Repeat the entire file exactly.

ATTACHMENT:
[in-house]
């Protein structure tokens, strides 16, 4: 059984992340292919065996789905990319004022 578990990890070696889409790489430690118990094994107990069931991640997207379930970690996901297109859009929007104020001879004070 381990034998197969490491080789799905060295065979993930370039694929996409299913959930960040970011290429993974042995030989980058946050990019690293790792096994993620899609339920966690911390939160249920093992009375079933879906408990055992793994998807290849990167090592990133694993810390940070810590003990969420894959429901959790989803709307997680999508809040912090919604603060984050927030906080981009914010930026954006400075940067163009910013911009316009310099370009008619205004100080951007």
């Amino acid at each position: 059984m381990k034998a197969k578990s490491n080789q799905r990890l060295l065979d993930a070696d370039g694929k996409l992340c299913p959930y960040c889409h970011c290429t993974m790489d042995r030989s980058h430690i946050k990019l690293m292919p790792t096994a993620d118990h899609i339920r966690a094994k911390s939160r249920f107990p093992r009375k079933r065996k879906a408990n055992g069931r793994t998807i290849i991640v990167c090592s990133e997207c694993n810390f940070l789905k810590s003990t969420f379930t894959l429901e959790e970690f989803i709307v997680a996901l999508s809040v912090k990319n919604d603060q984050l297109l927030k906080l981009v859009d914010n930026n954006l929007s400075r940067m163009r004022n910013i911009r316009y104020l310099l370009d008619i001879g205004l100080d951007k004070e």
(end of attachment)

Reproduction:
[in-house]
């Protein structure tokens, strides 16, 4: 059984992340292919065996789905990319004022 578990990890070696889409790489430690118990094994107990069931991640997207379930970690996901297109859009929007104020001879004070 381990034998197969490491080789799905060295065979993930370039694929996409299913959930960040970011290429993974042995030989980058946050990019690293790792096994993620899609339920966690911390939160249920093992009375079933879906408990055992793994998807290849990167090592990133694993810390940070810590003990969420894959429901959790989803709307997680999508809040912090919604603060984050927030906080981009914010930026954006400075940067163009910013911009316009310099370009008619205004100080951007």
């Amino acid at each position: 059984m381990k034998a197969k578990s490491n080789q799905r990890l060295l065979d993930a070696d370039g694929k996409l992340c299913p959930y960040c889409h970011c290429t993974m790489d042995r030989s980058h430690i946050k990019l690293m292919p790792t096994a993620d118990h899609i339920r966690a094994k911390s939160r249920f107990p093992r009375k079933r065996k879906a408990n055992g069931r793994t998807i290849i991640v990167c090592s990133e997207c694993n810390f940070l789905k810590s003990t969420f379930t894959l429901e959790e970690f989803i709307v997680a996901l999508s809040v912090k990319n919604d603060q984050l297109l927030k906080l981009v859009d914010n930026n954006l929007s400075r940067m163009r004022n910013i911009r316009y104020l310099l370009d008619i001879g205004l100080d951007k004070e």